Communication and Celebration
When designing renovations for iconic buildings, especially those built in 1960’s and 70’s, transparency and dialogue are essential. We learned at Phillips Exeter how passionate and truly global the community of architectural historians and preservationists is when the topic of renovation comes up in legacy buildings.
Prior to these conversations about intervention, a little research will help inform the program and the dialogue. Ask questions first. What can we learn from archival documents and architectural scholars about the design intent? Is there documentation that shows what is original and what was added after the original design?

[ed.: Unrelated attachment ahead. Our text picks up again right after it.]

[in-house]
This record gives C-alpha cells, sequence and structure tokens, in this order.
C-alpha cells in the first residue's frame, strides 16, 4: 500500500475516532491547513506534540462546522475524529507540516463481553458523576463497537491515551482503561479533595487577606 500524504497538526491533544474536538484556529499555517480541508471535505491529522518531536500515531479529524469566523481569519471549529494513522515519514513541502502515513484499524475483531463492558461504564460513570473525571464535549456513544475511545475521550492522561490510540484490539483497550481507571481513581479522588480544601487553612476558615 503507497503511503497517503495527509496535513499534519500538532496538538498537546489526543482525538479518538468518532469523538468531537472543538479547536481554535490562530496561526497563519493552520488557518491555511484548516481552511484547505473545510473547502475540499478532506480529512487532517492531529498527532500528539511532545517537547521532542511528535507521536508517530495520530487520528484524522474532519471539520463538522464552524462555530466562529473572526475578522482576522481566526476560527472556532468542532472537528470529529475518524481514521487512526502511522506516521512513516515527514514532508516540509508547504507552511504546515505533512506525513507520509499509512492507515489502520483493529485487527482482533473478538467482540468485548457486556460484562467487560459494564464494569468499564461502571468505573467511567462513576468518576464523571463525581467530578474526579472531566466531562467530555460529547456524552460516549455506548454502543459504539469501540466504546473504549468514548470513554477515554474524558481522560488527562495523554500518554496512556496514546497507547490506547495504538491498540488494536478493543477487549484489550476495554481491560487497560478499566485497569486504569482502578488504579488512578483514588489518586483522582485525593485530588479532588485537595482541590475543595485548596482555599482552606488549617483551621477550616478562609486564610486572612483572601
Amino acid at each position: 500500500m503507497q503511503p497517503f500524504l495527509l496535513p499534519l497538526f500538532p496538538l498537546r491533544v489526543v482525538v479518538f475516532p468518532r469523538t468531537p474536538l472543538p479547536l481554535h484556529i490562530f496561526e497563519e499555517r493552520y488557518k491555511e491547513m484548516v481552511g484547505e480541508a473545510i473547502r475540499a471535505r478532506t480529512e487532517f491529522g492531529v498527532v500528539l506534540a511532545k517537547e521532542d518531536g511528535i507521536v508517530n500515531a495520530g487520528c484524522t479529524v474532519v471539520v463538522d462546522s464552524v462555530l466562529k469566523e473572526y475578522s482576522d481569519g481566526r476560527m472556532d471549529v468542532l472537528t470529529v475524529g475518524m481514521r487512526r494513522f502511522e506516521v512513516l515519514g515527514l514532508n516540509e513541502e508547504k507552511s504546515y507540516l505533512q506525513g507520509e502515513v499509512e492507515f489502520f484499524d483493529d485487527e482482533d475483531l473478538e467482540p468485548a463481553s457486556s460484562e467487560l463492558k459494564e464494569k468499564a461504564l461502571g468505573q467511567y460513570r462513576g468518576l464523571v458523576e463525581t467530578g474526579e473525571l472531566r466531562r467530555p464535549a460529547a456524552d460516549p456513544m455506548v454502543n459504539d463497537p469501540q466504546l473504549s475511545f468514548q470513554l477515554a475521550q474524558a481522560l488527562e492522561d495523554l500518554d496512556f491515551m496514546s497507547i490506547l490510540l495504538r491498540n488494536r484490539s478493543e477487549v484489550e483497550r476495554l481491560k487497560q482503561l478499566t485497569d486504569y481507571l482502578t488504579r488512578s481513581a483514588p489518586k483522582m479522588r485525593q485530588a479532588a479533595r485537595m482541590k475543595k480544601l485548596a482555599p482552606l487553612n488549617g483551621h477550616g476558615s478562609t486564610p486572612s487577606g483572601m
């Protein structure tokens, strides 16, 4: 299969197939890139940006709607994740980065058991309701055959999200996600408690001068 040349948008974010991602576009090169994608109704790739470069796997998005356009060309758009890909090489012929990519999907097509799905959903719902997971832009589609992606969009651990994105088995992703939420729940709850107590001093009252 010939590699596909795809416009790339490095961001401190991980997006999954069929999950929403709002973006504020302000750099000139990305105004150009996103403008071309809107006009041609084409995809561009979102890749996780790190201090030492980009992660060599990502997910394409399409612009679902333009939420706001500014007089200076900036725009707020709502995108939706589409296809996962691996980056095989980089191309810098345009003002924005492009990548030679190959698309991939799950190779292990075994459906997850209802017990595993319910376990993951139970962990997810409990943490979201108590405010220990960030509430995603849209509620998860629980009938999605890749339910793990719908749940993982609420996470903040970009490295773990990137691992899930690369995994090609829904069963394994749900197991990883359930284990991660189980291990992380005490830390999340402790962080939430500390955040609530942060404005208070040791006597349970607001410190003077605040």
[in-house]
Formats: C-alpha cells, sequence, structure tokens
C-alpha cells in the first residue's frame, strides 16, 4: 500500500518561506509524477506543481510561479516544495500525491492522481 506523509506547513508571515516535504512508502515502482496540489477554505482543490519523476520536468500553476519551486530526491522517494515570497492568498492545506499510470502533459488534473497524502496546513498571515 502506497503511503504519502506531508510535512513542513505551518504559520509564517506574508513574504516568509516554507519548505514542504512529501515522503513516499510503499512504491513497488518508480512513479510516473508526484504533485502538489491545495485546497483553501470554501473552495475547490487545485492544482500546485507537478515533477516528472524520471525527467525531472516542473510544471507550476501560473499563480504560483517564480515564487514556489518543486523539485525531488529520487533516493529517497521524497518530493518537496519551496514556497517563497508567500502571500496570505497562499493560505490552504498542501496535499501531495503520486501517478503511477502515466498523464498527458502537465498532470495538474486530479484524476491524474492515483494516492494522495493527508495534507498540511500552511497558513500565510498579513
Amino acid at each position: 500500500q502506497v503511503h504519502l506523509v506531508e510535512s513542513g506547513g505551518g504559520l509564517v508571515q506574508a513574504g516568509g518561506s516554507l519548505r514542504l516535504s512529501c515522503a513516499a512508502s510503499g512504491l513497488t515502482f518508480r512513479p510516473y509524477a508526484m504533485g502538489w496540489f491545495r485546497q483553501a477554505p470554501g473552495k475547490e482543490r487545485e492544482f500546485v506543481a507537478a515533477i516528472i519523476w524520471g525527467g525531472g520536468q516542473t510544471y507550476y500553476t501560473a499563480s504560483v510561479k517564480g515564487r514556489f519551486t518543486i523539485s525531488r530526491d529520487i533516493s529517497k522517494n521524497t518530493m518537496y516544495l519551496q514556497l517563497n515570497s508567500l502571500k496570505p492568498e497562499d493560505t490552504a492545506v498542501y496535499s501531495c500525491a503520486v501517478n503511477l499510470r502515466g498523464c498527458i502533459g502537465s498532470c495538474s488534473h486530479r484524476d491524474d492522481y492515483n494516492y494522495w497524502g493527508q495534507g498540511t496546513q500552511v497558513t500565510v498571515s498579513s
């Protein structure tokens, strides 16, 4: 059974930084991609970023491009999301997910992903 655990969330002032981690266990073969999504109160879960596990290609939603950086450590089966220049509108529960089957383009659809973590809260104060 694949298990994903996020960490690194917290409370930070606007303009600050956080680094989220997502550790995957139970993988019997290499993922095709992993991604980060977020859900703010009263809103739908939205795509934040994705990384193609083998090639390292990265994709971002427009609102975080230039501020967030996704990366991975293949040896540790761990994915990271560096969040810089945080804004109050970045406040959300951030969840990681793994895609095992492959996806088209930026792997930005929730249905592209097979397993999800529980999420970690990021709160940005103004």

Second, use social media to communicate the discovery phase, the subsequent plan, and its strategic rationale. Whether the audience is architecture devotees, alumni, students, or local community members with an emotional connection to a historic building, the two-way dialogue available via Twitter, Facebook, Instagram, and YouTube can resolve much of the criticism occurring when people have no access to the real story.
Third, build consensus among the campus stakeholders; allow for an open discussion and review. When possible, integrate the suggestions and aspirations of the majority of stakeholders.
Last, celebrate the architect! Share the stories found while researching, and engage with the extended architectural community to include them as part of the project plan. Rather than view it as a constraint, embrace the historic significance of the building while making practical and sustainable improvements. The reward: another 40-50 years of appreciating the legacy and honoring the original architect with daily use of the building.
Renovated Dining Area